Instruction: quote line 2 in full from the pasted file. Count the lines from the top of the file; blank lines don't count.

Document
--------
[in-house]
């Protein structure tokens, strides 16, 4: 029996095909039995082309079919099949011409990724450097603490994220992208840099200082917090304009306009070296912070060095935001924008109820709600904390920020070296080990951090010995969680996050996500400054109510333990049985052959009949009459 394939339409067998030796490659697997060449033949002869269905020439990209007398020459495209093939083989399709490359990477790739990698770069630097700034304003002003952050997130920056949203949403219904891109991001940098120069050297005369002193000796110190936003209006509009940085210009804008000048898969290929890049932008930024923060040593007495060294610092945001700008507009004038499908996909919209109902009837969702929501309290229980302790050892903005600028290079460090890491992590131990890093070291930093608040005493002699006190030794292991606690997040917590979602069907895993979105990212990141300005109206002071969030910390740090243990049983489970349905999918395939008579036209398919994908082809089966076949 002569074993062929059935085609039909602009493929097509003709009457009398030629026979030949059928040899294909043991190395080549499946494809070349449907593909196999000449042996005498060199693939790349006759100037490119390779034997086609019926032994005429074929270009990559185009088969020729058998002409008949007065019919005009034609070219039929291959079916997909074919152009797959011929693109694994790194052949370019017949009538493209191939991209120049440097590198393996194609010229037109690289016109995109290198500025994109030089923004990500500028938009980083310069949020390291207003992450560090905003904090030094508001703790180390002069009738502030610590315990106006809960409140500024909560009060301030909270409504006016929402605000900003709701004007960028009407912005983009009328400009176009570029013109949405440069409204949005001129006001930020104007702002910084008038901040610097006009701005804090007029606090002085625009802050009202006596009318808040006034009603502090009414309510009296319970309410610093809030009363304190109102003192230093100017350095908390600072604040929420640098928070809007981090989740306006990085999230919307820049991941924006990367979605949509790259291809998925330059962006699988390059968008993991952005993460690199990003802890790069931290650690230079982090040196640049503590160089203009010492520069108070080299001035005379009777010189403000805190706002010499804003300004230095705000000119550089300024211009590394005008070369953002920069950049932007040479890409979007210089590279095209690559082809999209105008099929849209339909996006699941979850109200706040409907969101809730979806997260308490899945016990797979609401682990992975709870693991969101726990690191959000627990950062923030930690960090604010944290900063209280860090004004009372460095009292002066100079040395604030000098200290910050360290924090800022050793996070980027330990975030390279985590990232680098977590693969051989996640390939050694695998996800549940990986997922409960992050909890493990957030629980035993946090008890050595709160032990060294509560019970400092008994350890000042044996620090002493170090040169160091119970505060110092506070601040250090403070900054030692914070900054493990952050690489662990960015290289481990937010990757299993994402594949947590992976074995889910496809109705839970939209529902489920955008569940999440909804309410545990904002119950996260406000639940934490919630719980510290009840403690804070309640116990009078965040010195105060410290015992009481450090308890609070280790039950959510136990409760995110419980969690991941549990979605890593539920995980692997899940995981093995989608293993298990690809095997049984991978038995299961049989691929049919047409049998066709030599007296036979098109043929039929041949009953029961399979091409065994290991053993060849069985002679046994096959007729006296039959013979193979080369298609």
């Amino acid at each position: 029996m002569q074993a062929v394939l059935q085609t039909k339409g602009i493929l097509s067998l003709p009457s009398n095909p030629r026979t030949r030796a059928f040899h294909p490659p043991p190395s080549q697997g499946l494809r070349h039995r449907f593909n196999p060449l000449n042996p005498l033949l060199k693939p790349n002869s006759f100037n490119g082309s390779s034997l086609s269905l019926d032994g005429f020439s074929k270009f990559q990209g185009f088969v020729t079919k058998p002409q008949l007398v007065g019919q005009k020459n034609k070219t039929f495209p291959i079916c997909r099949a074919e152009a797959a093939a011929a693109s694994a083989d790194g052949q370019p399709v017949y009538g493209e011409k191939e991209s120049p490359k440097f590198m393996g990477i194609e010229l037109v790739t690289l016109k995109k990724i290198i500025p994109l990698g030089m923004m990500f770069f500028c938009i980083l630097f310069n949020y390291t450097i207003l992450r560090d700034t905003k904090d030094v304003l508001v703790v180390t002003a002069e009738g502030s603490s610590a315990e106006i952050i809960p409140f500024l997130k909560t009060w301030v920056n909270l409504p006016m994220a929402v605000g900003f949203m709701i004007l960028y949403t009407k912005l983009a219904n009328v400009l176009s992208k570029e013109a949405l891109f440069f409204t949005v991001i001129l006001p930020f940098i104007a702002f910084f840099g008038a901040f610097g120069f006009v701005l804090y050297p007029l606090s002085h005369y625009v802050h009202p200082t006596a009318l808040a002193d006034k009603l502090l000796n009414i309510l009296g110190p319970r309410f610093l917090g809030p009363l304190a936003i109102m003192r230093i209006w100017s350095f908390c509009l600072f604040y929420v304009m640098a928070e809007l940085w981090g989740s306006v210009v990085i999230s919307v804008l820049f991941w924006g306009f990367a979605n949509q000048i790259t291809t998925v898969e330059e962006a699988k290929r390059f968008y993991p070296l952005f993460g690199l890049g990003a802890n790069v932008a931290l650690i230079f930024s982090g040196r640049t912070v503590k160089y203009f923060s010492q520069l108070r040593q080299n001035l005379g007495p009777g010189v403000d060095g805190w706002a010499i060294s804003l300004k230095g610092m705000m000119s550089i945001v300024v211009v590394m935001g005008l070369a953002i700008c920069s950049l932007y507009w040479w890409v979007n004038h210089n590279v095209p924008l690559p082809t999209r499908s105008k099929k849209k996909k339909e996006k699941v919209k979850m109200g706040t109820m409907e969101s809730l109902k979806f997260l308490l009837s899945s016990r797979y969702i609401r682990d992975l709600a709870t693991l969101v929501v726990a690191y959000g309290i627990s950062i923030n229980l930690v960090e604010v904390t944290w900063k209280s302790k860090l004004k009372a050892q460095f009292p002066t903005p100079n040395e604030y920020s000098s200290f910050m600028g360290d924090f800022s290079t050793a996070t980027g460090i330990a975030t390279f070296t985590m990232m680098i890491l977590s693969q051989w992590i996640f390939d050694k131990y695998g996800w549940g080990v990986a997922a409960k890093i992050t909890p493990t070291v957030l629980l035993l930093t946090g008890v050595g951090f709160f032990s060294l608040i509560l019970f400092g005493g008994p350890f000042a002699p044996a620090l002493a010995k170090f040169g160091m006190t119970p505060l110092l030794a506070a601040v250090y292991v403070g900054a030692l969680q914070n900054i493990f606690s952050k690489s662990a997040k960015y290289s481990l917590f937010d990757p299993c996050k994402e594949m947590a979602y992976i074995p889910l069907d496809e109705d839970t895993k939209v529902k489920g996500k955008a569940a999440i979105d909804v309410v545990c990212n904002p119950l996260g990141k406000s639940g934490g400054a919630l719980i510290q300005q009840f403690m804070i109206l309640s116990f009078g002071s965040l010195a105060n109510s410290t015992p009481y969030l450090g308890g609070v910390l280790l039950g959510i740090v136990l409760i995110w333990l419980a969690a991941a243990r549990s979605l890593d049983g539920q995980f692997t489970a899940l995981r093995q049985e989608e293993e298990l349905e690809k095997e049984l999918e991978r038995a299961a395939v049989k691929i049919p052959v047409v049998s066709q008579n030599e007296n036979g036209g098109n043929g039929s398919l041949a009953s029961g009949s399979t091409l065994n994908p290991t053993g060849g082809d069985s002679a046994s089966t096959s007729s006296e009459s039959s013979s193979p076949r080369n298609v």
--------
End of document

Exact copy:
């Protein structure tokens, strides 16, 4: 029996095909039995082309079919099949011409990724450097603490994220992208840099200082917090304009306009070296912070060095935001924008109820709600904390920020070296080990951090010995969680996050996500400054109510333990049985052959009949009459 394939339409067998030796490659697997060449033949002869269905020439990209007398020459495209093939083989399709490359990477790739990698770069630097700034304003002003952050997130920056949203949403219904891109991001940098120069050297005369002193000796110190936003209006509009940085210009804008000048898969290929890049932008930024923060040593007495060294610092945001700008507009004038499908996909919209109902009837969702929501309290229980302790050892903005600028290079460090890491992590131990890093070291930093608040005493002699006190030794292991606690997040917590979602069907895993979105990212990141300005109206002071969030910390740090243990049983489970349905999918395939008579036209398919994908082809089966076949 002569074993062929059935085609039909602009493929097509003709009457009398030629026979030949059928040899294909043991190395080549499946494809070349449907593909196999000449042996005498060199693939790349006759100037490119390779034997086609019926032994005429074929270009990559185009088969020729058998002409008949007065019919005009034609070219039929291959079916997909074919152009797959011929693109694994790194052949370019017949009538493209191939991209120049440097590198393996194609010229037109690289016109995109290198500025994109030089923004990500500028938009980083310069949020390291207003992450560090905003904090030094508001703790180390002069009738502030610590315990106006809960409140500024909560009060301030909270409504006016929402605000900003709701004007960028009407912005983009009328400009176009570029013109949405440069409204949005001129006001930020104007702002910084008038901040610097006009701005804090007029606090002085625009802050009202006596009318808040006034009603502090009414309510009296319970309410610093809030009363304190109102003192230093100017350095908390600072604040929420640098928070809007981090989740306006990085999230919307820049991941924006990367979605949509790259291809998925330059962006699988390059968008993991952005993460690199990003802890790069931290650690230079982090040196640049503590160089203009010492520069108070080299001035005379009777010189403000805190706002010499804003300004230095705000000119550089300024211009590394005008070369953002920069950049932007040479890409979007210089590279095209690559082809999209105008099929849209339909996006699941979850109200706040409907969101809730979806997260308490899945016990797979609401682990992975709870693991969101726990690191959000627990950062923030930690960090604010944290900063209280860090004004009372460095009292002066100079040395604030000098200290910050360290924090800022050793996070980027330990975030390279985590990232680098977590693969051989996640390939050694695998996800549940990986997922409960992050909890493990957030629980035993946090008890050595709160032990060294509560019970400092008994350890000042044996620090002493170090040169160091119970505060110092506070601040250090403070900054030692914070900054493990952050690489662990960015290289481990937010990757299993994402594949947590992976074995889910496809109705839970939209529902489920955008569940999440909804309410545990904002119950996260406000639940934490919630719980510290009840403690804070309640116990009078965040010195105060410290015992009481450090308890609070280790039950959510136990409760995110419980969690991941549990979605890593539920995980692997899940995981093995989608293993298990690809095997049984991978038995299961049989691929049919047409049998066709030599007296036979098109043929039929041949009953029961399979091409065994290991053993060849069985002679046994096959007729006296039959013979193979080369298609």